Using a credit card to make a purchase can be a great way to earn rewards like cash back and travel points. Because of these rewards, it can feel tempting to use a credit card for every possible purchase. This raises the question: Can you pay bills with a credit card?
In fact, it is possible to pay bills with a credit card. Keep reading to learn what bills you can pay with a credit card and how using a credit card to pay bills works.
Can You Pay Bills With a Credit Card?
Yes, it is possible to pay certain bills with a credit card. However, using a credit card responsibly is key.
When using a credit card to pay bills, it’s important to make sure doing so won’t cause you to rack up a high balance. Paying bills with a credit card makes the most sense when you can easily pay off your credit card balance in full right away.
If done responsibly, a card holder can earn credit card rewards — like cash back, travel points, and gift cards — for spending on purchases they have to make every month without paying interest. Plus, making regular, on-time payments can help boost your credit score.
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When Should You Not Use a Credit Card to Pay Bills?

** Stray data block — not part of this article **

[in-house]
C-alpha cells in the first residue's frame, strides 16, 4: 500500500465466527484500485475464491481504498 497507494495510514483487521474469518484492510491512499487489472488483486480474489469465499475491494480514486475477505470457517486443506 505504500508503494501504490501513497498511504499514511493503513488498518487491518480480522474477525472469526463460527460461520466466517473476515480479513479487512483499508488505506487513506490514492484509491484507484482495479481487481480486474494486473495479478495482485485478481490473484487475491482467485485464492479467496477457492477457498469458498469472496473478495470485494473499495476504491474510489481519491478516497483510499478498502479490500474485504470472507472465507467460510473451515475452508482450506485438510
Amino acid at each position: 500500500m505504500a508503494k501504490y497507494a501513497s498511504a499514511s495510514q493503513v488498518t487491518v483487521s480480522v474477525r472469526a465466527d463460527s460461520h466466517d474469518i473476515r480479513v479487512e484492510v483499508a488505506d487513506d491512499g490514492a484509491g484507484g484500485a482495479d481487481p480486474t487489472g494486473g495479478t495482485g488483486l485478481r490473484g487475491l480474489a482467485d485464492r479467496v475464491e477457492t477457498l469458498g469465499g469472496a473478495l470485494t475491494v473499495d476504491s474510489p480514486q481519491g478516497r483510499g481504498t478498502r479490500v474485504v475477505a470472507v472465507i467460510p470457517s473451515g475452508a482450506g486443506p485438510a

As great as the potential to earn rewards is, if someone can’t afford to pay their credit card balance, charging their bills can lead to high interest charges and late fees (which are two ways credit card companies make money).
It also might not make sense to pay bills with a credit card if it leads to paying an extra fee from the merchant (we’ll talk more about how this happens shortly).
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What Bills Can You Pay With a Credit Card?
There are limitations on which bills you can pay with a credit card. And, as briefly noted earlier, you may owe a fee for using a credit card to pay bills, which could outweigh the benefits earned.
Here are 10 examples of bills you can pay with a credit card, as well as explanations on how paying these bills with a credit card works.
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1. Streaming Services
About 95% of streaming services accept credit card payments to cover the monthly cost of the subscription. To pay this bill with a credit card, all you’ll need to do is enter their credit card number on the streaming service’s website. The card will then automatically get charged each month unless you cancel or suspend your membership.
It’s unlikely any streaming service will charge an extra fee for using a credit card to pay for their subscription.
Some utilities providers allow credit card payments, so it’s worth investigating this option to determine if it’s accepted. If your utility provider will take a credit card payment, then setting it up is usually as simple as providing your credit card number when you pay your bill online, over the phone, or through the mail. You can often set up autopay as well.
However, watch out for the additional convenience and processing fees that some providers may charge. Higher bills are more likely to offset this fee given the greater earning potential for credit card points or other rewards.